A new book from Sharon Bolton is always something to look forward to and she very rarely disappoints. Her latest one, The Pact, is a real pageturner; although I wouldn’t rank it amongst my favourite Bolton novels, it does have a typically gripping plot with lots of twists and turns and I read most of it in one day.
The novel begins with six teenagers – Felix, Daniel, Talitha, Amber, Xavier and Megan – awaiting their exam results. As six of the top students at the prestigious All Souls School, they are all expected to get the perfect As they need to go to Oxford and Cambridge Universities. Despite having such bright futures ahead of them, the six of them have spent the summer drinking, taking drugs and playing a dangerous, reckless game of dares that, if it went wrong, could leave those bright futures in ruins. And that is exactly what happens the night before they are due to receive their results: there’s an accident and innocent people are killed. Eighteen-year-old Megan volunteers to take the blame, leaving her friends free to get on with their lives – but in return, each of them will owe her a favour when she gets out of prison.
Twenty years later, we catch up with Dan, Felix, Tal, Xav and Amber, now all adults with successful careers, some married and some with children. Although the events of that fateful night have left their scars, the five friends have moved on and Megan has been almost forgotten. Megan, however, has not forgotten about them – and now that she has been released, she is coming back to remind them of their pact…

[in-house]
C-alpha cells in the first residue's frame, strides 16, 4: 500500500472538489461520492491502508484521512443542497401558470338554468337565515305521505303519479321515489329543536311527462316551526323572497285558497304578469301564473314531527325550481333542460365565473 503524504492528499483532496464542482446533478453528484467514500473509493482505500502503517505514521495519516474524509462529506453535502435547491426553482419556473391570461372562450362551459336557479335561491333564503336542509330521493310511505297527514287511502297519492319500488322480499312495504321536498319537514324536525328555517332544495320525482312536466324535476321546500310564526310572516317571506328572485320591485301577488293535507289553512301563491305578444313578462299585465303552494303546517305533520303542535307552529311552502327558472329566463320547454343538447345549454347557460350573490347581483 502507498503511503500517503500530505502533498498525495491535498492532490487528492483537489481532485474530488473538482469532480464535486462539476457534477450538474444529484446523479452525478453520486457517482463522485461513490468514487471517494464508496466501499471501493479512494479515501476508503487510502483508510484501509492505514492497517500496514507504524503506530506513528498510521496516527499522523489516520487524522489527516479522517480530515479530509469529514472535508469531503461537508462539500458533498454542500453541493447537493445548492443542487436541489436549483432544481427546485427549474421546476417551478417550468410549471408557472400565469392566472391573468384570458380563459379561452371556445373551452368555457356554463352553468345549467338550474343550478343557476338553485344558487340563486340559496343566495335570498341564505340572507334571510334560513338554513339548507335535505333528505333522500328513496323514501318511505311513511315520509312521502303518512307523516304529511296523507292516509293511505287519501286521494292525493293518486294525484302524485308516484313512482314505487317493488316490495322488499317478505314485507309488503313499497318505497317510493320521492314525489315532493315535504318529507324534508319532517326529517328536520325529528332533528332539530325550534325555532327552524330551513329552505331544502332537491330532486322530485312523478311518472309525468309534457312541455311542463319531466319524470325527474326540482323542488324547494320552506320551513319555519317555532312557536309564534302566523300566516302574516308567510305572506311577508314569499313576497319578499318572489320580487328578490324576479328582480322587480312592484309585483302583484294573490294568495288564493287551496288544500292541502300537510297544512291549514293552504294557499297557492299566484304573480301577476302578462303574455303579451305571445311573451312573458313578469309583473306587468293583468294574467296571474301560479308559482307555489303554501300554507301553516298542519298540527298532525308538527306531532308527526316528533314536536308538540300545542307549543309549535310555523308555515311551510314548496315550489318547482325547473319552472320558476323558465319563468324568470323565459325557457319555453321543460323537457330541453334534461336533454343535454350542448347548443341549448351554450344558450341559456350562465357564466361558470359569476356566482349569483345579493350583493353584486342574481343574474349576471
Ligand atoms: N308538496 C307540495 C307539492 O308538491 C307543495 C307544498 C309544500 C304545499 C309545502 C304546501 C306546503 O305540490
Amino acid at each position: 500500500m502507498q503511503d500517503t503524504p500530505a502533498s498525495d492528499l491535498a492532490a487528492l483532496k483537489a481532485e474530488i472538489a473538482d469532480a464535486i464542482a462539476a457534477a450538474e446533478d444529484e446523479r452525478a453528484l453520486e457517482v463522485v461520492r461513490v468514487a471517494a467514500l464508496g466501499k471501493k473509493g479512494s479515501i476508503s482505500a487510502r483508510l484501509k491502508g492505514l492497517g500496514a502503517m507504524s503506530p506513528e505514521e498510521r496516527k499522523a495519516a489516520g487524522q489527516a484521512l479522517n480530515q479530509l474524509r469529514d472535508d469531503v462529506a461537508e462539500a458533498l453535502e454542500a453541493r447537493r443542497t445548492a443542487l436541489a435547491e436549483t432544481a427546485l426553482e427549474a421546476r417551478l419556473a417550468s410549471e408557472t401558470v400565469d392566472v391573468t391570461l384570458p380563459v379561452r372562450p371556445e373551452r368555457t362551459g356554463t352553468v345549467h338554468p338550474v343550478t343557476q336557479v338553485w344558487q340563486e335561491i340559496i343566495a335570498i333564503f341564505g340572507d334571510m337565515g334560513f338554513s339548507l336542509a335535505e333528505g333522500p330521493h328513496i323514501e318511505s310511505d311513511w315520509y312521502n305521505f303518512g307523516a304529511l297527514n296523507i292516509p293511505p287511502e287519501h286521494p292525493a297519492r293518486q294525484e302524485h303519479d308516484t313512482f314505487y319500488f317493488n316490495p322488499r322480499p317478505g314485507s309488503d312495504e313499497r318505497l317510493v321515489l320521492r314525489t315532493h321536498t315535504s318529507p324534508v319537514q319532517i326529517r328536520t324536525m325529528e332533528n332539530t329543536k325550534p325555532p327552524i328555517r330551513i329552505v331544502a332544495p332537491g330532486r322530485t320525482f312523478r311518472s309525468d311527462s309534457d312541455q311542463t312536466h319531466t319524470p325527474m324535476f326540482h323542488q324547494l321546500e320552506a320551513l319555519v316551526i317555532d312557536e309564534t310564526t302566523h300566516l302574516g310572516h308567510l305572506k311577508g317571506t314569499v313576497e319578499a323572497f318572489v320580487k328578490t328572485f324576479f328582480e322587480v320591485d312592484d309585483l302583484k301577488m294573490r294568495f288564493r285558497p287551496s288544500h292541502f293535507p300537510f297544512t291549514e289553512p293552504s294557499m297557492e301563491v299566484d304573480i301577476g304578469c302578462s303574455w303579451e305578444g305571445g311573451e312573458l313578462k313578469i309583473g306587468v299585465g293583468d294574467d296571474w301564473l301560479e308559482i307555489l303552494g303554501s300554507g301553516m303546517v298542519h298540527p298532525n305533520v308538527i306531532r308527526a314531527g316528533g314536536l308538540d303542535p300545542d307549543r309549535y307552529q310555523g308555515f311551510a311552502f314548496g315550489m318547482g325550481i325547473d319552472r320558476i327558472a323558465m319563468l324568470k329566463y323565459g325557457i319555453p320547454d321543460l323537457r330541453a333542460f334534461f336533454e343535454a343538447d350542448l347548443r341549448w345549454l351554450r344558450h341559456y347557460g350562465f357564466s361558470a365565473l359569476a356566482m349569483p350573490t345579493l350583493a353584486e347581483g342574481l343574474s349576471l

As I’ve said, The Pact kept me gripped from beginning to end, which is an impressive feat as I didn’t like or care about a single character! Five of the group are spoiled and privileged and admit themselves that they are not nice people, and even the sixth, Megan, a scholarship student from a much poorer background, is not much easier to like than the others. I felt that I should at least feel some sympathy for Megan because of her twenty years in prison – and I usually did find myself siding with her against the other characters – but I struggled to believe that anyone would really have made such a sacrifice in the first place! In fact, the whole plot seemed unlikely and implausible, although that didn’t stop me from enjoying it and hoping each of the characters would get what they deserved in the end.
As the end approaches, there are some of those typical Sharon Bolton twists and turns I mentioned earlier, but I found them too easy to predict which was disappointing when I think of how genuinely shocked I was by the surprises and revelations in most of her earlier books. In this case, I think I would also have preferred fewer twists, as the original direction in which the story was heading was excellent and I felt that it fizzled out slightly towards the end. Despite these reservations, though, this was an exciting, fast-paced read and kept me entertained for a day or two. I don’t read a lot of contemporary crime fiction so it’s always good to pick up one of Sharon Bolton’s books and immerse myself in something different for a while!
Thanks to Trapeze for providing a copy of this book for review via NetGalley.